Luminar 3 Review
It’s been over a year since the developers of Luminar teased that the upcoming asset management side of the software would come as a free upgrade to Luminar. Since then, people have eagerly waited for it, but for the longest time, it seemed like the rollout was getting further and further away. Finally, the first iteration of Luminar with this new “library” add-on is here. Unfortunately, it’s not quite what I think people were expecting. It’s a step in the right direction, but the software still has a long way to go.
Ethics Note: I’m a member of the Skylum Affiliate Programme. That means that I get a small commission if someone buys Luminar or any other Skylum software through a link form this website. This in no way affects my review process, or my opinions, as I hope will be evident by this review.
The majority of improvements to Luminar 3 come from the addition of the new “Libraries” function. This ads a basic image database of sorts, and a catalogue. It also shifts Luminar from being a single image editor to more of a photo workflow application. This feat should not be overestimated. I can only imagine that it took a significant amount of engineering to achieve this, and for the most part it works well. The actual image editing side is largely unchanged from the previous version.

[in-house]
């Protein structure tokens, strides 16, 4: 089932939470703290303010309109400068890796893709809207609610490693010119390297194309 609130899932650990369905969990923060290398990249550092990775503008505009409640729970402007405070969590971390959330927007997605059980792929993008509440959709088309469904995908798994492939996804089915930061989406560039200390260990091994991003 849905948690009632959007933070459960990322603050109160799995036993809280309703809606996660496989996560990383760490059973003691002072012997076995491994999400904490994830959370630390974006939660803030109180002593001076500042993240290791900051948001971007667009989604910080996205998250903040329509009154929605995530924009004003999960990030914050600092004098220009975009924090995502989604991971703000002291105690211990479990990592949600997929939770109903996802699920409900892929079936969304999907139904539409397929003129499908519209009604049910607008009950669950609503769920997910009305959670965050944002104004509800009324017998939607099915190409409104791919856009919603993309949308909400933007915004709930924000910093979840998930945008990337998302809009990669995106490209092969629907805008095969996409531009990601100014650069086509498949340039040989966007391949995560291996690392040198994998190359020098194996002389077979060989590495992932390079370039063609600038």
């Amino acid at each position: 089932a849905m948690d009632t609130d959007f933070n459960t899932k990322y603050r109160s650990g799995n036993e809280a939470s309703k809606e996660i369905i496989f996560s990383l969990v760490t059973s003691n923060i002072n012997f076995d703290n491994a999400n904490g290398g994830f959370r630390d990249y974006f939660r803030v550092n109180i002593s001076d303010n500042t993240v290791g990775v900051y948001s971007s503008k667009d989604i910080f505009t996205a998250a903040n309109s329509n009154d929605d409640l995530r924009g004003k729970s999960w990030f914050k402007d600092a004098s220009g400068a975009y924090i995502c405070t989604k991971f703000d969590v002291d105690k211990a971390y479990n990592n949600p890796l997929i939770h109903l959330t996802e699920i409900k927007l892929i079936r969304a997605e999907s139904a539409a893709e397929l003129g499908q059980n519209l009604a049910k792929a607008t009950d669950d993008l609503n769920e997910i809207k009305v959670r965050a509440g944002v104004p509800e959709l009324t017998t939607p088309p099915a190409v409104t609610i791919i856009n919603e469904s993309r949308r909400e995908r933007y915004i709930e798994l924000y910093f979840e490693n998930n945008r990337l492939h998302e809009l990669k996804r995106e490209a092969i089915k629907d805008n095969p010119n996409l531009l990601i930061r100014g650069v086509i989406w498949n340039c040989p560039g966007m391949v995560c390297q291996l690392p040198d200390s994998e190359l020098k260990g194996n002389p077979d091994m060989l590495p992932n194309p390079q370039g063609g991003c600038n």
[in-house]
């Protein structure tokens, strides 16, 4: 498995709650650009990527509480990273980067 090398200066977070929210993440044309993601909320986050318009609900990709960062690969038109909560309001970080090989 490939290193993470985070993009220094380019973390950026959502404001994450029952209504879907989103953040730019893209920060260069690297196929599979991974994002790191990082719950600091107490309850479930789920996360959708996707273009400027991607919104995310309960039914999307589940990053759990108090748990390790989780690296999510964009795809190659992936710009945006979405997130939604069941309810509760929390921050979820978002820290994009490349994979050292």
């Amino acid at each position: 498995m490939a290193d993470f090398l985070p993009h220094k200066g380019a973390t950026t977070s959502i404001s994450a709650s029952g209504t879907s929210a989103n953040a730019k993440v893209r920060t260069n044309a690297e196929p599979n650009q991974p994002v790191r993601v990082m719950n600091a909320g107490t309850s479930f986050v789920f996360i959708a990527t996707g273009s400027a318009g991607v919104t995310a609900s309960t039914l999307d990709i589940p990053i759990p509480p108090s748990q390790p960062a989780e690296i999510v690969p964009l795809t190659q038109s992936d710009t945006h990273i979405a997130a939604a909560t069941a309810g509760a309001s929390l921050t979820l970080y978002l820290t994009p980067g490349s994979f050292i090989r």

You no longer have to open an image, make your edits, then save again. It now works more like Lightroom or other similar software. You simply click on an image, and it loads automatically, and saves your progress as you edit, meaning you don’t have to save each time. You will still need to export to get your photos out of the application, but this change makes it much easier to work with multiple images than the previous version.
The current Library implementation is a combination of a file browser and database. You can “add” folders to it, and it will scan them for images and generate thumbnails for browsing. In the side-panel, you will see a list of all the folders that you have added. There are also pre-built searches based on dates you added images, dates of edits, and so on. You can also add albums. Folders are “synced” to the hard drive, meaning if you make changes in the Finder or Windows Explorer, those updates will be reflected in Luminar. So, for example, if you deleted an image in the Finder (on the mac) it would be also deleted in Luminar.